Baltimore City residents voiced their opinions on Baltimore Gas and Electric (BGE) Company’s plan to raise base rates for consumers at a forum hosted on Oct. 13 by the Maryland Public Service Commission.

It was the third of five meetings the regulators scheduled around the state. The first two were held in Bel Air and Towson and the final hearings were in Annapolis and Columbia. The commission will approve or reject the Constellation Energy Company’s desired rate hike, which could add $22 to the electricity and $32 to the gas bills of the average Maryland consumer.

BGE requested revisions to their rates in May. If endorsed, the energy company will take in a total of $89.3 million in additional revenue. Company officials say BGE hasn’t raised electric base rates since 1993 and hasn’t filed revisions to gas rates in five years. In a proposal to the Public Service Commission, corporation executives noted that current revenue is “insufficient to produce a reasonable rate of return on its property devoted to (electric and gas) delivery services.”

At the Baltimore hearing, PSC Chairman Douglass R.M. Nazarian and Commissioners Harold Williams and Therese Goldsmith listened solemnly to public complaints, but refused to answer any questions.

One woman detailed how she had to choose between losing her home and paying her sky-high electricity bill this summer. “My pay isn’t going up but every time I turn around my gas and electric is going up,” she said.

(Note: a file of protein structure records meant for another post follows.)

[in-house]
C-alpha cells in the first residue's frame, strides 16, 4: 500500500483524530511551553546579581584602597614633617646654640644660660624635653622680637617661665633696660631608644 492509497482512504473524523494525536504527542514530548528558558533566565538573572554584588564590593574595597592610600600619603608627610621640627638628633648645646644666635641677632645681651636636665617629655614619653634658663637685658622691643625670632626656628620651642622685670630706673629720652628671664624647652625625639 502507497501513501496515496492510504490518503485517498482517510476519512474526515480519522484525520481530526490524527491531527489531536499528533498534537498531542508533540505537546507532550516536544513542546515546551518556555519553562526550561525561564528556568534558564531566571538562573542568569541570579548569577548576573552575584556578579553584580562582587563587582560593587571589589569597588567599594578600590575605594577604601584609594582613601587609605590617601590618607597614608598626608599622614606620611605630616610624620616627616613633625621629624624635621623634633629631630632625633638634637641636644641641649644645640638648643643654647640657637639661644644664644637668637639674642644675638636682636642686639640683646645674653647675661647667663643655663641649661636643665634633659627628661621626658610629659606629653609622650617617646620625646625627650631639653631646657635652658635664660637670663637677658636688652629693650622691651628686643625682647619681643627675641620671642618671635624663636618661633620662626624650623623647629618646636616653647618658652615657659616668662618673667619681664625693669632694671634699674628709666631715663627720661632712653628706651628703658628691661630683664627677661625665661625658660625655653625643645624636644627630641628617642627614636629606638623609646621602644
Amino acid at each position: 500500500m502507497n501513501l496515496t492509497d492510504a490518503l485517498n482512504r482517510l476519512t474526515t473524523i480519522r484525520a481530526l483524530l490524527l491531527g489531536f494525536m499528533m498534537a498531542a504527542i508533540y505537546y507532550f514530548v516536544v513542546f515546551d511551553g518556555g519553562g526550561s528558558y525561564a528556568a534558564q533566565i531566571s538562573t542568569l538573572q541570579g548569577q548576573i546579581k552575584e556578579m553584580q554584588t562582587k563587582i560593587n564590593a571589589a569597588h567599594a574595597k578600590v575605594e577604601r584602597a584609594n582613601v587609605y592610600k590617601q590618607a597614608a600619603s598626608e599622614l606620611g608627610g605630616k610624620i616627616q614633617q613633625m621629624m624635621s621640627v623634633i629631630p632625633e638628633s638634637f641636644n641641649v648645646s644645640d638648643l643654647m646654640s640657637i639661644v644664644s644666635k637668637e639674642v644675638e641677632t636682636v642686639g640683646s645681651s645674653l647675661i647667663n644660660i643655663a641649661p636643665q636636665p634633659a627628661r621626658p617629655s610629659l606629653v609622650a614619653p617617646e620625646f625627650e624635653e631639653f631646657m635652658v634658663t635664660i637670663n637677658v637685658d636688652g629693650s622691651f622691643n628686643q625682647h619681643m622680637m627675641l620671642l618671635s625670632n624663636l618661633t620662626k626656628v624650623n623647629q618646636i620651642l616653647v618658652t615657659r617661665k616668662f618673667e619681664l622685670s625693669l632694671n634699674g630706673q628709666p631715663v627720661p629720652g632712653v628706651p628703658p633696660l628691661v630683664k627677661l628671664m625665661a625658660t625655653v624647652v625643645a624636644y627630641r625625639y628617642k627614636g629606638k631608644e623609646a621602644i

Another woman turned to the audience and stated, “The legislators sold you out. O’Malley claims he can’t do anything about this increase. But he can.”

A middle-aged man angrily accused Nazarian of having BGE’s interest and detested the chair’s million-dollar salary. “And you have the gall to take more money from us,” the man said.

Public consensus was that the rate increase would disproportionally affect African Americans, the poor and the elderly.

“I wonder if (you) really understand the impact this will have,” a woman said while staring into the eyes of the commission chairman. “People are sacrificing food and medicine to pay BGE.”

“We don’t have nothing else to give,” cried another woman in exasperation.
Someone proposed pre-paid electricity, while another woman who called herself Grandmama Edna, 63, vowed to go door to door with a blow horn, urging residents to turn off their electricity for one week to boycott BGE.

She added, “You all are inhuman when you turn off gas and electric for people with oxygen tanks.”

A young man in his early 20s waved a sign that read “Electricity is a right.” In total, about 50 residents showed up to state their cases, most of them members of local grassroots organizations.

Only one person expressed approval of the rate increase. Larry Shannahan said BGE must increase consumer rates to raise capital.

The rest of the audience censured the man, calling him a mole planted by the Public Service Commission. PSC leaders occasionally took notes throughout the two-hour meeting, but mostly sat with blank stares.

A court reporter hired by the PSC recorded audio for the event. The commission will sell the transcripts on their website in the next few weeks.